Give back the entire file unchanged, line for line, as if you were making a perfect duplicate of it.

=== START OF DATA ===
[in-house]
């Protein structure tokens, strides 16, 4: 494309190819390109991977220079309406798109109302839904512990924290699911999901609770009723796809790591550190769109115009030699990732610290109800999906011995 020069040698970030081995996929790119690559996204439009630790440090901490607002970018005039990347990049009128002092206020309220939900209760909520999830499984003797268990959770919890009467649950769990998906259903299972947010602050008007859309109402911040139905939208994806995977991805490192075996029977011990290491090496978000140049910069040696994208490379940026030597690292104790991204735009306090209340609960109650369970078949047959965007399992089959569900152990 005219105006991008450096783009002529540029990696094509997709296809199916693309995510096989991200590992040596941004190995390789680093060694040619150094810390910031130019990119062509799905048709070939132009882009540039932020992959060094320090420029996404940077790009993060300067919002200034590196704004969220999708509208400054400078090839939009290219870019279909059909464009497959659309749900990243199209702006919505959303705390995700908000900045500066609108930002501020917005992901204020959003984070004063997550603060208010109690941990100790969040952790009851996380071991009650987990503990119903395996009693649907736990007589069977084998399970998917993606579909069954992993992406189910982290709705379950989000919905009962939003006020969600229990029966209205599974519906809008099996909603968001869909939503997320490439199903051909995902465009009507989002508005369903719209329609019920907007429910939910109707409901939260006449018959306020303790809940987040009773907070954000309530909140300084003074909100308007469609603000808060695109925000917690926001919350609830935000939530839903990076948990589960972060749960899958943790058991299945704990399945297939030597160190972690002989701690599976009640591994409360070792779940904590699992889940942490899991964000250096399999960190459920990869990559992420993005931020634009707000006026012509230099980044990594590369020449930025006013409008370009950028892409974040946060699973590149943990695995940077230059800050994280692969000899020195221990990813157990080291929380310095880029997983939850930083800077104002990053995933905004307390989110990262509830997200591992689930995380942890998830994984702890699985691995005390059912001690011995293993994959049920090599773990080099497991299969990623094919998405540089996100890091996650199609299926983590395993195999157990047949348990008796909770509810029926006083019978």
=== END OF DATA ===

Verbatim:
[in-house]
């Protein structure tokens, strides 16, 4: 494309190819390109991977220079309406798109109302839904512990924290699911999901609770009723796809790591550190769109115009030699990732610290109800999906011995 020069040698970030081995996929790119690559996204439009630790440090901490607002970018005039990347990049009128002092206020309220939900209760909520999830499984003797268990959770919890009467649950769990998906259903299972947010602050008007859309109402911040139905939208994806995977991805490192075996029977011990290491090496978000140049910069040696994208490379940026030597690292104790991204735009306090209340609960109650369970078949047959965007399992089959569900152990 005219105006991008450096783009002529540029990696094509997709296809199916693309995510096989991200590992040596941004190995390789680093060694040619150094810390910031130019990119062509799905048709070939132009882009540039932020992959060094320090420029996404940077790009993060300067919002200034590196704004969220999708509208400054400078090839939009290219870019279909059909464009497959659309749900990243199209702006919505959303705390995700908000900045500066609108930002501020917005992901204020959003984070004063997550603060208010109690941990100790969040952790009851996380071991009650987990503990119903395996009693649907736990007589069977084998399970998917993606579909069954992993992406189910982290709705379950989000919905009962939003006020969600229990029966209205599974519906809008099996909603968001869909939503997320490439199903051909995902465009009507989002508005369903719209329609019920907007429910939910109707409901939260006449018959306020303790809940987040009773907070954000309530909140300084003074909100308007469609603000808060695109925000917690926001919350609830935000939530839903990076948990589960972060749960899958943790058991299945704990399945297939030597160190972690002989701690599976009640591994409360070792779940904590699992889940942490899991964000250096399999960190459920990869990559992420993005931020634009707000006026012509230099980044990594590369020449930025006013409008370009950028892409974040946060699973590149943990695995940077230059800050994280692969000899020195221990990813157990080291929380310095880029997983939850930083800077104002990053995933905004307390989110990262509830997200591992689930995380942890998830994984702890699985691995005390059912001690011995293993994959049920090599773990080099497991299969990623094919998405540089996100890091996650199609299926983590395993195999157990047949348990008796909770509810029926006083019978």